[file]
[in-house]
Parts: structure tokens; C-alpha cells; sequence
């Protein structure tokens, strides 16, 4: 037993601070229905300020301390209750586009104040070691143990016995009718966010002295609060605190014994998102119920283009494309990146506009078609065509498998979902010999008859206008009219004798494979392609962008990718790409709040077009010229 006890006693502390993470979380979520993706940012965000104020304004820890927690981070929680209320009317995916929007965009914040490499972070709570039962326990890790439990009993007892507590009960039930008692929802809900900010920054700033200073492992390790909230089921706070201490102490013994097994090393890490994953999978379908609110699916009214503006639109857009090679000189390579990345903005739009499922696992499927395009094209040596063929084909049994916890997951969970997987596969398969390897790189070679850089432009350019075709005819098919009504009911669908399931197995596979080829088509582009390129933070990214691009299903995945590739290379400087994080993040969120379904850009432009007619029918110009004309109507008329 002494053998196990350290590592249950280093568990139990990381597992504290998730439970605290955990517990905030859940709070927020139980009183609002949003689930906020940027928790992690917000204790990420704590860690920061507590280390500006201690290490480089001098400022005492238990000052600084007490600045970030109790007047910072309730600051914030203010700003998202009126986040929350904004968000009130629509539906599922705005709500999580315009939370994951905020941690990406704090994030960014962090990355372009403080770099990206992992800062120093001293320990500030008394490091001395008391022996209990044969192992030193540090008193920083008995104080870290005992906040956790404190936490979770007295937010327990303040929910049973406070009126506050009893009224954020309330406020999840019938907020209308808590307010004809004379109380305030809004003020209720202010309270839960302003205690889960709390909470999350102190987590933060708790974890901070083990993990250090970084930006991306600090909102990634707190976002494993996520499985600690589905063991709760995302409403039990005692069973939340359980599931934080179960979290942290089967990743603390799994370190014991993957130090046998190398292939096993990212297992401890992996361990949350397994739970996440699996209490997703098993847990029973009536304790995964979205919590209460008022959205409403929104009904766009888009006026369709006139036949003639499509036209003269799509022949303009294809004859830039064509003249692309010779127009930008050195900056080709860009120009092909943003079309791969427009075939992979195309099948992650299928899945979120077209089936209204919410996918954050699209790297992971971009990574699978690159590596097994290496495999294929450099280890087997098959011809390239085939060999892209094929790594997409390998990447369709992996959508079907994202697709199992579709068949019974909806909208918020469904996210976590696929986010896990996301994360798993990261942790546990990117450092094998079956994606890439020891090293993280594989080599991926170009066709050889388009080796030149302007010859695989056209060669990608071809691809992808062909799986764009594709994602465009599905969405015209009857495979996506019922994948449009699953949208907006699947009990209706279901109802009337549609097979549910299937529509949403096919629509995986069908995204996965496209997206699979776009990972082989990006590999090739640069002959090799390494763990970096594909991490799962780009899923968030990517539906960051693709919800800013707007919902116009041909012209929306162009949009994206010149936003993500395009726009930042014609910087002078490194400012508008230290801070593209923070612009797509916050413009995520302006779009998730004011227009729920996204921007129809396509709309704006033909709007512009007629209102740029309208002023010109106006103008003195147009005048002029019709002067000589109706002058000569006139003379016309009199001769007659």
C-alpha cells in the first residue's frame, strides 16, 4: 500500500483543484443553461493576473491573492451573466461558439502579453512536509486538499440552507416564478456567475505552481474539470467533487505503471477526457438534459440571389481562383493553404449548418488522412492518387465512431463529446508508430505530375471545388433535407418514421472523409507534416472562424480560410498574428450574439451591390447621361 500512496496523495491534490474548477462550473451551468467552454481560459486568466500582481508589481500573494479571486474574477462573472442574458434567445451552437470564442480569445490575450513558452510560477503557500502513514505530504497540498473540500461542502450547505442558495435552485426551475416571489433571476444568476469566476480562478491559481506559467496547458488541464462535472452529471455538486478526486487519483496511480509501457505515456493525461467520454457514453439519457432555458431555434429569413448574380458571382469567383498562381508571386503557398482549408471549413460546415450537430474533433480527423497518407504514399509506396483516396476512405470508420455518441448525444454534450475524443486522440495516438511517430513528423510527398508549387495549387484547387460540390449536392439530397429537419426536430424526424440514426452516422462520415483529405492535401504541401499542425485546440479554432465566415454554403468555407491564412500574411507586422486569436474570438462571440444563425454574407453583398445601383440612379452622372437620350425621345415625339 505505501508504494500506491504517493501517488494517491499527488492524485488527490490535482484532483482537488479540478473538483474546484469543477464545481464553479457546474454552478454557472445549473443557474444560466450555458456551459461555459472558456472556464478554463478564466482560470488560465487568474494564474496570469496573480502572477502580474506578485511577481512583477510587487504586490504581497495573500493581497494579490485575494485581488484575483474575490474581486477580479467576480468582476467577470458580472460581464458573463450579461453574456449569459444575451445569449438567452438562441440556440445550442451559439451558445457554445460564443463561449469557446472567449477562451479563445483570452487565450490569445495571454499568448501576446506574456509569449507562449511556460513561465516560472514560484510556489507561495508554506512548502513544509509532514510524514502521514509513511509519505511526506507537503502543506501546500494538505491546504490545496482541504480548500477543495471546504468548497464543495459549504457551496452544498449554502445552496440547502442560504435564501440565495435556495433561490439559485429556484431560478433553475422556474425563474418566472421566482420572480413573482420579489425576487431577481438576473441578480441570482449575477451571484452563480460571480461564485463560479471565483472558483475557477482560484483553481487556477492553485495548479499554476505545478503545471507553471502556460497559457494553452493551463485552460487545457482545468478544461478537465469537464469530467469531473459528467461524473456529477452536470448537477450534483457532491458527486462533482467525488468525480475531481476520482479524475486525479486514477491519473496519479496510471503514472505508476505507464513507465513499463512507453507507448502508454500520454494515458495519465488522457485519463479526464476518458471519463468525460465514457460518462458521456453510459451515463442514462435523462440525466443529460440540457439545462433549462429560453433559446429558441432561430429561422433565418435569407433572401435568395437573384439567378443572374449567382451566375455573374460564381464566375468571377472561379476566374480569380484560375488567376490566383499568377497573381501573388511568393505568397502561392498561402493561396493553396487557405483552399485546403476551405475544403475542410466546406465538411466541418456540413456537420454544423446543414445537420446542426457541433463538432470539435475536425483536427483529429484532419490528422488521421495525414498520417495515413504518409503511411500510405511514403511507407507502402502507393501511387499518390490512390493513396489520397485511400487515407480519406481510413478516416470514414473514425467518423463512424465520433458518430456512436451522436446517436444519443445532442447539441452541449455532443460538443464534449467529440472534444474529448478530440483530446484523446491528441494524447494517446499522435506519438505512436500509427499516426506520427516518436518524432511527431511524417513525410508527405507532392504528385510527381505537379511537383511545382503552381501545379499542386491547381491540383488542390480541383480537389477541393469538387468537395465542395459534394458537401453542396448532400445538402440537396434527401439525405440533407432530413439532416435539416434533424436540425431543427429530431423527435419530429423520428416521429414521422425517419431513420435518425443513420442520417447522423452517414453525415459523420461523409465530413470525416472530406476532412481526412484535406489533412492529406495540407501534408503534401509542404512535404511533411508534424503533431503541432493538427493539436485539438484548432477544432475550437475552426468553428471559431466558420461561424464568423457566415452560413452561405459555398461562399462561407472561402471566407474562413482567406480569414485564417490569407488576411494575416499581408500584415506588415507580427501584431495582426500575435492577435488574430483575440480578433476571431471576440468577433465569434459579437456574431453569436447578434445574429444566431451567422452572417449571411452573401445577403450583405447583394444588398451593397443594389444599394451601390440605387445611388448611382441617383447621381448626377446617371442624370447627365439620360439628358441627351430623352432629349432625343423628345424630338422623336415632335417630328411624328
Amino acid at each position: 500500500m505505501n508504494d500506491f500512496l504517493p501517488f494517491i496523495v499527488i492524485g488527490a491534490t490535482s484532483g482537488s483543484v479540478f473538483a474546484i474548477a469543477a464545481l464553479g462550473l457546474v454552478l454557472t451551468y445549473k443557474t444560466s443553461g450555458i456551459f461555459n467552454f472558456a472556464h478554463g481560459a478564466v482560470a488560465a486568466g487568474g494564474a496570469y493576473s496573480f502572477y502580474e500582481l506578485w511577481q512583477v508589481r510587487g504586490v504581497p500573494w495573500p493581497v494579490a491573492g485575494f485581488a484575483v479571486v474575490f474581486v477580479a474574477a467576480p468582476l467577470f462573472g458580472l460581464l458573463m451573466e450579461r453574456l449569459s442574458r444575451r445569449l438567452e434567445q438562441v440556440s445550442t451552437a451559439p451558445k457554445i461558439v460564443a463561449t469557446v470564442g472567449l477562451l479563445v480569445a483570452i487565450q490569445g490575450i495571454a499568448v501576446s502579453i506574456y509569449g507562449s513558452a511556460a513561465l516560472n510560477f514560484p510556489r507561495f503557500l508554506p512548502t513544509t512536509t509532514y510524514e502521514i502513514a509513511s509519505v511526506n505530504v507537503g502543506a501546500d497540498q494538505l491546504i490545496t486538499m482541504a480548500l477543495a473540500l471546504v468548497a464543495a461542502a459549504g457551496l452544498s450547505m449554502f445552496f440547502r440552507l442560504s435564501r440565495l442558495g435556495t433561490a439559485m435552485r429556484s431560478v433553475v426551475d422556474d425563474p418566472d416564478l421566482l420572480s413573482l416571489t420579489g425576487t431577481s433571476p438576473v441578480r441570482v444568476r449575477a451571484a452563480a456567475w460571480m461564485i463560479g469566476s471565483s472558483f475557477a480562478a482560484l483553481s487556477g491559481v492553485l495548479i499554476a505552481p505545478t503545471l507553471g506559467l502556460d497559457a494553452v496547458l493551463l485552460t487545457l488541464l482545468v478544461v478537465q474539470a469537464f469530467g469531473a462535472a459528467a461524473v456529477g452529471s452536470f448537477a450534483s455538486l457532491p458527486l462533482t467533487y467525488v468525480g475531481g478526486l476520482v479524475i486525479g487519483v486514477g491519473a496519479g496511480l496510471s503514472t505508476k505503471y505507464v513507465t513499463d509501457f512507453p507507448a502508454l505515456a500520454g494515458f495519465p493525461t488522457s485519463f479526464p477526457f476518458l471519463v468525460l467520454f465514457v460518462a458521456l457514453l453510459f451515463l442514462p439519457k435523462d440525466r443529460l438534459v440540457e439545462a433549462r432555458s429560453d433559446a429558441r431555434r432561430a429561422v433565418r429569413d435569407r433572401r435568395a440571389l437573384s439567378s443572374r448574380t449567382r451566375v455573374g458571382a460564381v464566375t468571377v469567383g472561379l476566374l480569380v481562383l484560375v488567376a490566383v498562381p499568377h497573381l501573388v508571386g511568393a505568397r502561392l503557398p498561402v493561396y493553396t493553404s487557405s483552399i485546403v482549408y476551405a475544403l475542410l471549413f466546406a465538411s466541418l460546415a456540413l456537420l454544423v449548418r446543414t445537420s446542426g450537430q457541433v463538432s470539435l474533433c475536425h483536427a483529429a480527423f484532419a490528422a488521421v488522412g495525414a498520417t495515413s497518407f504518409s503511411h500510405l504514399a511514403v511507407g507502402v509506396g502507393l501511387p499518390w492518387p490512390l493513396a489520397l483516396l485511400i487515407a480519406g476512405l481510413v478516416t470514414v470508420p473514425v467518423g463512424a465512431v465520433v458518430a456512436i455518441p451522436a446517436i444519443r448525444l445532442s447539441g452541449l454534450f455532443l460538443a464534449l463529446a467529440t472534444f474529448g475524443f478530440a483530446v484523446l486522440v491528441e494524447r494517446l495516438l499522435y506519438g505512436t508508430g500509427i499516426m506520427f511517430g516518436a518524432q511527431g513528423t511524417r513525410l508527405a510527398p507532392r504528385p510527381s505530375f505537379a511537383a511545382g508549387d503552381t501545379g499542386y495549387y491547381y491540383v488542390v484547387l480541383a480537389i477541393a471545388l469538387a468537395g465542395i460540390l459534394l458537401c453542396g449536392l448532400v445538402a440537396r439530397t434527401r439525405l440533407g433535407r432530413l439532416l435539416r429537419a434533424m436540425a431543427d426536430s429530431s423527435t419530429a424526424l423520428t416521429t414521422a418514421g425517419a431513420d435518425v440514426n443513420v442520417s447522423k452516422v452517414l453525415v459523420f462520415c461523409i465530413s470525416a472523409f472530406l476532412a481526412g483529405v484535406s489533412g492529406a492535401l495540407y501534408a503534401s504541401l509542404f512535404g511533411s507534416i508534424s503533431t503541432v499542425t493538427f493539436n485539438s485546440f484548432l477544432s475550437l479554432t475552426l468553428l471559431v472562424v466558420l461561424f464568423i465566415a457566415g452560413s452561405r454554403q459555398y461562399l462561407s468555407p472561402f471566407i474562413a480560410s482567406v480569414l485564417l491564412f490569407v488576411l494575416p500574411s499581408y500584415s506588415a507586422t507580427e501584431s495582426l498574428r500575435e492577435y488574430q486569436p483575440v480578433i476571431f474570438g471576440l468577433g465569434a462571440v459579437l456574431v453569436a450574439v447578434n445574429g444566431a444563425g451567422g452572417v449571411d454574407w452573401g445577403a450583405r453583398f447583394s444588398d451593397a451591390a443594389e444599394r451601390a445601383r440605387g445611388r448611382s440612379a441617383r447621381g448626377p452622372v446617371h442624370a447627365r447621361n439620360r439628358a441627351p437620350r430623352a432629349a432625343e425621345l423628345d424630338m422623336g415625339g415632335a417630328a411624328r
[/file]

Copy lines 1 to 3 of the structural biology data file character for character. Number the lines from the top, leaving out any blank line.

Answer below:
[in-house]
Parts: structure tokens; C-alpha cells; sequence
């Protein structure tokens, strides 16, 4: 037993601070229905300020301390209750586009104040070691143990016995009718966010002295609060605190014994998102119920283009494309990146506009078609065509498998979902010999008859206008009219004798494979392609962008990718790409709040077009010229 006890006693502390993470979380979520993706940012965000104020304004820890927690981070929680209320009317995916929007965009914040490499972070709570039962326990890790439990009993007892507590009960039930008692929802809900900010920054700033200073492992390790909230089921706070201490102490013994097994090393890490994953999978379908609110699916009214503006639109857009090679000189390579990345903005739009499922696992499927395009094209040596063929084909049994916890997951969970997987596969398969390897790189070679850089432009350019075709005819098919009504009911669908399931197995596979080829088509582009390129933070990214691009299903995945590739290379400087994080993040969120379904850009432009007619029918110009004309109507008329 002494053998196990350290590592249950280093568990139990990381597992504290998730439970605290955990517990905030859940709070927020139980009183609002949003689930906020940027928790992690917000204790990420704590860690920061507590280390500006201690290490480089001098400022005492238990000052600084007490600045970030109790007047910072309730600051914030203010700003998202009126986040929350904004968000009130629509539906599922705005709500999580315009939370994951905020941690990406704090994030960014962090990355372009403080770099990206992992800062120093001293320990500030008394490091001395008391022996209990044969192992030193540090008193920083008995104080870290005992906040956790404190936490979770007295937010327990303040929910049973406070009126506050009893009224954020309330406020999840019938907020209308808590307010004809004379109380305030809004003020209720202010309270839960302003205690889960709390909470999350102190987590933060708790974890901070083990993990250090970084930006991306600090909102990634707190976002494993996520499985600690589905063991709760995302409403039990005692069973939340359980599931934080179960979290942290089967990743603390799994370190014991993957130090046998190398292939096993990212297992401890992996361990949350397994739970996440699996209490997703098993847990029973009536304790995964979205919590209460008022959205409403929104009904766009888009006026369709006139036949003639499509036209003269799509022949303009294809004859830039064509003249692309010779127009930008050195900056080709860009120009092909943003079309791969427009075939992979195309099948992650299928899945979120077209089936209204919410996918954050699209790297992971971009990574699978690159590596097994290496495999294929450099280890087997098959011809390239085939060999892209094929790594997409390998990447369709992996959508079907994202697709199992579709068949019974909806909208918020469904996210976590696929986010896990996301994360798993990261942790546990990117450092094998079956994606890439020891090293993280594989080599991926170009066709050889388009080796030149302007010859695989056209060669990608071809691809992808062909799986764009594709994602465009599905969405015209009857495979996506019922994948449009699953949208907006699947009990209706279901109802009337549609097979549910299937529509949403096919629509995986069908995204996965496209997206699979776009990972082989990006590999090739640069002959090799390494763990970096594909991490799962780009899923968030990517539906960051693709919800800013707007919902116009041909012209929306162009949009994206010149936003993500395009726009930042014609910087002078490194400012508008230290801070593209923070612009797509916050413009995520302006779009998730004011227009729920996204921007129809396509709309704006033909709007512009007629209102740029309208002023010109106006103008003195147009005048002029019709002067000589109706002058000569006139003379016309009199001769007659």